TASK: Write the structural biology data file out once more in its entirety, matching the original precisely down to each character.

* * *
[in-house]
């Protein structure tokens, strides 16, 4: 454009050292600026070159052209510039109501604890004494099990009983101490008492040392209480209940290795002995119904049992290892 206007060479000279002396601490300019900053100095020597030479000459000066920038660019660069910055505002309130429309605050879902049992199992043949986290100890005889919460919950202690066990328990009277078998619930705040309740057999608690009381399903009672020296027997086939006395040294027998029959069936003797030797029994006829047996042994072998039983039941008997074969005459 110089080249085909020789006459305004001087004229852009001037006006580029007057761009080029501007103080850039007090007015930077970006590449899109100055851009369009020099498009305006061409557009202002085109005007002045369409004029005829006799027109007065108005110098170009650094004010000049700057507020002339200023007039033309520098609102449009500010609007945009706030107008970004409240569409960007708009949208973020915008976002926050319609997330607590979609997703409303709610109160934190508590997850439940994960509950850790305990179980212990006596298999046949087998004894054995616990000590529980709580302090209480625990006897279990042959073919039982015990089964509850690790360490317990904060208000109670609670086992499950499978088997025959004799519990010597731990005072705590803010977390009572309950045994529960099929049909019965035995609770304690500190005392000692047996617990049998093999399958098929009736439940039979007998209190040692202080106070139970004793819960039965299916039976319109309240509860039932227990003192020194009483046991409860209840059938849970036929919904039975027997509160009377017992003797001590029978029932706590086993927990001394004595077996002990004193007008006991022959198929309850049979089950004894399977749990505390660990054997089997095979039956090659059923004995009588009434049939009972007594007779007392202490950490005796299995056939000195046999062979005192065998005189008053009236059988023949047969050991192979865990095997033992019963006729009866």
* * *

[in-house]
């Protein structure tokens, strides 16, 4: 454009050292600026070159052209510039109501604890004494099990009983101490008492040392209480209940290795002995119904049992290892 206007060479000279002396601490300019900053100095020597030479000459000066920038660019660069910055505002309130429309605050879902049992199992043949986290100890005889919460919950202690066990328990009277078998619930705040309740057999608690009381399903009672020296027997086939006395040294027998029959069936003797030797029994006829047996042994072998039983039941008997074969005459 110089080249085909020789006459305004001087004229852009001037006006580029007057761009080029501007103080850039007090007015930077970006590449899109100055851009369009020099498009305006061409557009202002085109005007002045369409004029005829006799027109007065108005110098170009650094004010000049700057507020002339200023007039033309520098609102449009500010609007945009706030107008970004409240569409960007708009949208973020915008976002926050319609997330607590979609997703409303709610109160934190508590997850439940994960509950850790305990179980212990006596298999046949087998004894054995616990000590529980709580302090209480625990006897279990042959073919039982015990089964509850690790360490317990904060208000109670609670086992499950499978088997025959004799519990010597731990005072705590803010977390009572309950045994529960099929049909019965035995609770304690500190005392000692047996617990049998093999399958098929009736439940039979007998209190040692202080106070139970004793819960039965299916039976319109309240509860039932227990003192020194009483046991409860209840059938849970036929919904039975027997509160009377017992003797001590029978029932706590086993927990001394004595077996002990004193007008006991022959198929309850049979089950004894399977749990505390660990054997089997095979039956090659059923004995009588009434049939009972007594007779007392202490950490005796299995056939000195046999062979005192065998005189008053009236059988023949047969050991192979865990095997033992019963006729009866």